Rotavirus vaccine (Rotarix)
- Aust Prescr 2006;29:112-5
- 1 August 2006
- DOI: 10.18773/austprescr.2006.071
vials containing powder for reconstitution
Approved indications: prevention of rotavirus gastroenteritis
Australian Medicines Handbook section 20.1
Rotaviruses are a common cause of gastroenteritis in children. This can result in dehydration and, particularly in developing countries, death.
There are different strains of the virus. This vaccine has been developed from the common G1 serotype (89-12 strain). The production process results in a live attenuated vaccine which can be given orally (on the inside of the cheek).
A phase II trial in Singapore involved 2464 babies aged 11–17 weeks. They were given three different concentrations of the vaccine or a placebo. The seroconversion rate was 75–86% after a month. A second dose was then given and this resulted in 76–91% of the babies having antirotavirus antibodies one month later.1
A trial in South America gave three different concentrations of the vaccine to 1618 babies 6–12 weeks of age. Another group of 537 babies was given a placebo. Two months after the second dose of vaccine 61–65% of the babies had seroconverted. During the first year of life there were 1635 episodes of gastroenteritis but rotavirus was only isolated in 109 babies. Rotavirus gastroenteritis affected 3.58% (58/1618) of babies randomised to the vaccine group and 9.49% (51/537) of babies randomised to the placebo group. Vaccine efficacy against rotavirus gastroenteritis was calculated to be 56–70%.2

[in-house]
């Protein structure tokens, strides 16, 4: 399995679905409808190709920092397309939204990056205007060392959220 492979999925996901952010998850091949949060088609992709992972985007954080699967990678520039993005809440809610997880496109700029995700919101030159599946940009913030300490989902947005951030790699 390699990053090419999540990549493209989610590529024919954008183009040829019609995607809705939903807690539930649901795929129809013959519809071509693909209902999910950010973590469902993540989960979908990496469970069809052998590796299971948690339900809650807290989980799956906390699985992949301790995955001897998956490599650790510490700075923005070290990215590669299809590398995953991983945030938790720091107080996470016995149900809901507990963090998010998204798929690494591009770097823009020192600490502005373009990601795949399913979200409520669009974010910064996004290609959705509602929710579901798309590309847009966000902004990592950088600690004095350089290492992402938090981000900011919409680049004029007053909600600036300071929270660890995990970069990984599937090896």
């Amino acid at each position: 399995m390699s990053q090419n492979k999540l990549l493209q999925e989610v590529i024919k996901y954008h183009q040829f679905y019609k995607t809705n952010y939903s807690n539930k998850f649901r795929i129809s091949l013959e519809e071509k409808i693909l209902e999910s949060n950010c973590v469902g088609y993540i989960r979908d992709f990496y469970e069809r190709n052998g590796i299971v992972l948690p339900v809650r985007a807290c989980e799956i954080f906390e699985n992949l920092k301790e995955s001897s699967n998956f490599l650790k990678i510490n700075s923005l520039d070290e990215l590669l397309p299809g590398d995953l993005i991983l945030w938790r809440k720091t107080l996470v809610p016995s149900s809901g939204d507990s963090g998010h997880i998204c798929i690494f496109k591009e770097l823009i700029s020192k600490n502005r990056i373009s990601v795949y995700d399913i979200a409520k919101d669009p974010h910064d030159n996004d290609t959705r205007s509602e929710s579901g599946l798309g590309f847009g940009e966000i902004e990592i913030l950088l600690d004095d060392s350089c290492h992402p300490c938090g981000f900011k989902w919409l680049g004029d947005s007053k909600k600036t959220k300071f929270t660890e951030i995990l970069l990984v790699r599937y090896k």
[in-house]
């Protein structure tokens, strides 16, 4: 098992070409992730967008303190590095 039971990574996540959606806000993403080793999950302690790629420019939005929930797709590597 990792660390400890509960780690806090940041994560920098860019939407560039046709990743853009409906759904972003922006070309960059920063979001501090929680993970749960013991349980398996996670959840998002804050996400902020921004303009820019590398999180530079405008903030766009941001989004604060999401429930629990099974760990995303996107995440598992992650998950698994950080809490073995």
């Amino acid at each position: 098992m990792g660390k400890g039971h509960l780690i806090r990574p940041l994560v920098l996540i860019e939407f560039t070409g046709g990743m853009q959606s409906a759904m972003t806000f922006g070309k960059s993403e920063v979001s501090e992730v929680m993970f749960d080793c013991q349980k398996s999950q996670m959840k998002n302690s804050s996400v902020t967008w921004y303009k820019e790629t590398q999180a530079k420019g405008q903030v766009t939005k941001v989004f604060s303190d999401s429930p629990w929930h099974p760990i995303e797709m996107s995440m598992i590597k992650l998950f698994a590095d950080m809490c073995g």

Another South American trial gave the vaccine to 31 673 babies at the age of two and four months. Compared to a control group of 31 552 given a placebo, the vaccinated babies had a significantly reduced rate of severe gastroenteritis. In the cohort of 20 169 babies followed until they were one year old, nine vaccinees needed hospital admission, compared with 59 of the placebo group. The vaccine efficacy against severe gastroenteritis was 85%.3
Adverse events which had a higher incidence with the vaccine than with placebo included irritability, flatulence, diarrhoea, reduced appetite and fever.
The vaccine can be given at the same time as other vaccines. Although it can be given with oral polio vaccine, a gap of two weeks is suggested. As viral antigen is excreted in the stools there is a potential for transmission to other people.
A different rotavirus vaccine marketed in the USA was withdrawn in 1999 after it was associated with intussusception. During the large South American study there were nine cases of intussusception following vaccination compared with 16 in the placebo group. Although the difference was not statistically significant, 56 deaths occurred after vaccination compared with 43 in the placebo group.3
The vaccine is most likely to be of benefit in communities with a high incidence of severe rotavirus gastroenteritis. Whether the multivalent vaccines under development will have greater effectiveness than this monovalent vaccine is currently uncertain.
The Transparency Score ( ) is explained in New drugs: transparency', Vol 37 No 1, Aust Prescr 2014;37:27.